Know Your Harness
STYLES OF HARNESSES
For fall arrest only, features only a dorsal D-Ring on the back.
These harnesses have D-Rings located at the hips for use with positionings lanyards to allow for hands-free working in vertical structure applications.
For climbing applications and attachment to fixed ladder safety systems, these harnesses include a frontal attachment point.
D-rings on the shoulders are used for lifting or lowering a user, typically in confined space or rescue applications.
Construction harnesses feature belts and additional attachment points for a variety of applications. The belt allows users to carry tools and additional padding improves user comfort.
FEATURES ON WERNER HARNESSES
The webbing is the skeleton of the harness and must have the strength and durability to satisfy fall protection needs in demanding job environments.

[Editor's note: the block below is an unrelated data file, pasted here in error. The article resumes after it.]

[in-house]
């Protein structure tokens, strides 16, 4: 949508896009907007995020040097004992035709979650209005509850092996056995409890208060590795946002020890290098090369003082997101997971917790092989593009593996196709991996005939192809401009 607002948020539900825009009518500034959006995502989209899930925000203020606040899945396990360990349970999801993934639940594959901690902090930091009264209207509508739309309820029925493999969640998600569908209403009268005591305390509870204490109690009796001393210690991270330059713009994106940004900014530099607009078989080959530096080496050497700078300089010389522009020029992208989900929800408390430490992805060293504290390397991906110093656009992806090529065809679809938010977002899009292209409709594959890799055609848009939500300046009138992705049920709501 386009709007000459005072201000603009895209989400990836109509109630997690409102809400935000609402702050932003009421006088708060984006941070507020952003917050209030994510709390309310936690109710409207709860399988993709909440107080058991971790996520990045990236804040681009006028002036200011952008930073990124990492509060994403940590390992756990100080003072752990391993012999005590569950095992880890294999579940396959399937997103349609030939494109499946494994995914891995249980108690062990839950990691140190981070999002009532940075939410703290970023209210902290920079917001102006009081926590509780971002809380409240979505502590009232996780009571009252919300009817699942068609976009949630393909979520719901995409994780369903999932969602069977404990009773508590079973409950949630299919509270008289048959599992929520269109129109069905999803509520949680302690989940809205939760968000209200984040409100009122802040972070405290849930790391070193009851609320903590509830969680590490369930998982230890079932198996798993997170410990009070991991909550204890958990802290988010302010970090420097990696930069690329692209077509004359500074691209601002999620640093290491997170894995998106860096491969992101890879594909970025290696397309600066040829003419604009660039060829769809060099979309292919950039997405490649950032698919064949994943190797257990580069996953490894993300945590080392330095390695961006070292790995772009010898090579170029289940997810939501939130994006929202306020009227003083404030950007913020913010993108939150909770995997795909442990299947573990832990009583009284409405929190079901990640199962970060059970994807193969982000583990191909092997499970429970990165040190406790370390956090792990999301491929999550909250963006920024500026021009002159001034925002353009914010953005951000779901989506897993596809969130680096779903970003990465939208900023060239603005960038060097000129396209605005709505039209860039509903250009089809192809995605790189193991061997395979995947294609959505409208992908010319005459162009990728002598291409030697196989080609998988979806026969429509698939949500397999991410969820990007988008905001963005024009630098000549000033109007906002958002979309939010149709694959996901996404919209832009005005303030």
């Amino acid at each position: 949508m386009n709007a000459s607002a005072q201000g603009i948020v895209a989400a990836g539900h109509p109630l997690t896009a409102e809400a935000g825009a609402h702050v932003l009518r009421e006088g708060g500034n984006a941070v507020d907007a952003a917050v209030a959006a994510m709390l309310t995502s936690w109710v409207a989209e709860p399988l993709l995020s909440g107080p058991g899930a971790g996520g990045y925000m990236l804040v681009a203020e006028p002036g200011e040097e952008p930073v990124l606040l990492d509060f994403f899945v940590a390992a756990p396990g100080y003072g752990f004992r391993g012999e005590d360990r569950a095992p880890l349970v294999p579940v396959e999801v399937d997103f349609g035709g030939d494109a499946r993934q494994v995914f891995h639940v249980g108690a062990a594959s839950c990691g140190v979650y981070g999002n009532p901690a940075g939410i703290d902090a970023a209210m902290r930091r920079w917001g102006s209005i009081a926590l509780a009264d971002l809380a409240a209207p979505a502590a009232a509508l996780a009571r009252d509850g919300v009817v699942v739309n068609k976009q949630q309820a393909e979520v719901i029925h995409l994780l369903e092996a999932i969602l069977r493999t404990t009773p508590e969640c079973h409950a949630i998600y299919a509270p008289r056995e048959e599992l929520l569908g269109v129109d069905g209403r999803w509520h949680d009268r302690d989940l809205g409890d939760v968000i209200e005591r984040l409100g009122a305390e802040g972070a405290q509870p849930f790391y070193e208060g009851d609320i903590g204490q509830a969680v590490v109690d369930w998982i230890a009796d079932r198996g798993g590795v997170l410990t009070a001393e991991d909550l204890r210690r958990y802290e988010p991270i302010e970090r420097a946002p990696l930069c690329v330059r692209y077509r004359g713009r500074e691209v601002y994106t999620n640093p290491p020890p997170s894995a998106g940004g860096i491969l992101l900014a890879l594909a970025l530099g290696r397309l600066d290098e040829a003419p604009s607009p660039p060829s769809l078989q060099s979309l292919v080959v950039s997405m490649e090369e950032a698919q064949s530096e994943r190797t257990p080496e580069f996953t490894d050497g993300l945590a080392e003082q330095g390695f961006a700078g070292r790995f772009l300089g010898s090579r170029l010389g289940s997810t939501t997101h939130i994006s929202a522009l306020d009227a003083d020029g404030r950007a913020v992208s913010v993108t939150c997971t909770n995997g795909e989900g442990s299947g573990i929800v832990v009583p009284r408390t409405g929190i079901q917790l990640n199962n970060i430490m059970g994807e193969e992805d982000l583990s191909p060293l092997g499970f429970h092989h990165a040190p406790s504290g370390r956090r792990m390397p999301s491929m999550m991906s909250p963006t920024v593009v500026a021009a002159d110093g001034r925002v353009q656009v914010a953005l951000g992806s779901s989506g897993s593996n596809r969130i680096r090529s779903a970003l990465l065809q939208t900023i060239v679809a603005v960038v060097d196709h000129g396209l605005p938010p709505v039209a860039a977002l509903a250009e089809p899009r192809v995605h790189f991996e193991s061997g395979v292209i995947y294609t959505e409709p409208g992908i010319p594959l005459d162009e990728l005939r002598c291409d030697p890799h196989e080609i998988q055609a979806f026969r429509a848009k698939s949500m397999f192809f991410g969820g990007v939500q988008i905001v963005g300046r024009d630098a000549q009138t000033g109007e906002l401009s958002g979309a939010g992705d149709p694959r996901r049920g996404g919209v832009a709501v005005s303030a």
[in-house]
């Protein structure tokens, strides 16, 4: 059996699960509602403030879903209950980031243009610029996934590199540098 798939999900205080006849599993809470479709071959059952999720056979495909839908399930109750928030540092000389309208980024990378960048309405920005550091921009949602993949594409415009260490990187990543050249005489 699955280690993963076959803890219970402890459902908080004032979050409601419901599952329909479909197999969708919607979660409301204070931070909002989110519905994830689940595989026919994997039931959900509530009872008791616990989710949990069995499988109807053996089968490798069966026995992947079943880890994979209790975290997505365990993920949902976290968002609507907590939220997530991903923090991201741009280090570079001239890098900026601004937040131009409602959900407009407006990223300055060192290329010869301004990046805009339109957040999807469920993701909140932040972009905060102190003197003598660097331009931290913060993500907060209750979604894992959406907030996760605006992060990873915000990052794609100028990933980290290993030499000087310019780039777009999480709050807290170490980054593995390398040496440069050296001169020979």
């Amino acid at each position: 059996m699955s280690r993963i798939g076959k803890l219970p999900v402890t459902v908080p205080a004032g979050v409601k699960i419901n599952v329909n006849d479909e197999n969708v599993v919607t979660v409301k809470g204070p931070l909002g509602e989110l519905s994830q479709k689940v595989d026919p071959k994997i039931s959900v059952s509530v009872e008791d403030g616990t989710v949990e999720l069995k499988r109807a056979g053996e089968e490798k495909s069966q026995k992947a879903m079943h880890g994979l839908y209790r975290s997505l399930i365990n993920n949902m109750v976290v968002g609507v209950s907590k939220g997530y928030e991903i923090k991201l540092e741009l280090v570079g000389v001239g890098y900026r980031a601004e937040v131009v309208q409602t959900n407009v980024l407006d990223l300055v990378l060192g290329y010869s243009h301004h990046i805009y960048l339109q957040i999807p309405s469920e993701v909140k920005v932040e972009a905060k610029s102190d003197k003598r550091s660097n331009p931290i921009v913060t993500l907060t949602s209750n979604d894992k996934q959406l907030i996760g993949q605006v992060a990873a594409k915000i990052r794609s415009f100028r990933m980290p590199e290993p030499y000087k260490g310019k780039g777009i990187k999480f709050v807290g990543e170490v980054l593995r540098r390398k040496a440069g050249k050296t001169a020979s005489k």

2. Adjustment Locations
For optimal comfort and performance in a fall event, a harness must be properly adjusted and fit on the user. All areas of the harness should be snug, but not overly tight. Most harnesses have adjustments for the torso/shoulder straps, chest straps and leg straps.
3. Alternate Attachment Hardware
Different harnesses have additional D-Rings for specific applications: near the hips, on the chest, or on the shoulders.
4. Leg Straps
Leg strap fasteners come in different styles, including
5. Back / Shoulder Pad with Dorsal Back D-Ring
Cushioning on the back and shoulders helps distribute pressure, improving users' comfort.
6. Sub-Pelvic Strap
When properly positioned, the sub-pelvic straps help to distribute force and weight during and after a fall.
Harness labels include important product information and provide a place to record inspection data. Labels must be protected from wear and damage; legibility is critical.
8. Impact Indicators
Any harness exposed to a fall should be removed from service. These indicators provide instant evidence whether or not a fall has occurred.
9. Lanyard Keepers
The lanyard keeper provides a safe place to park a lanyard not in use and also reduces the likelihood of tripping on or snagging the lanyard.
10. Strap Keepers
When properly adjusted and fit to a user, a harness may have extra webbing strap hanging out of the various buckles. Simple strap keepers allow the user to organize and store this extra strap to improve comfort and prevent snagging.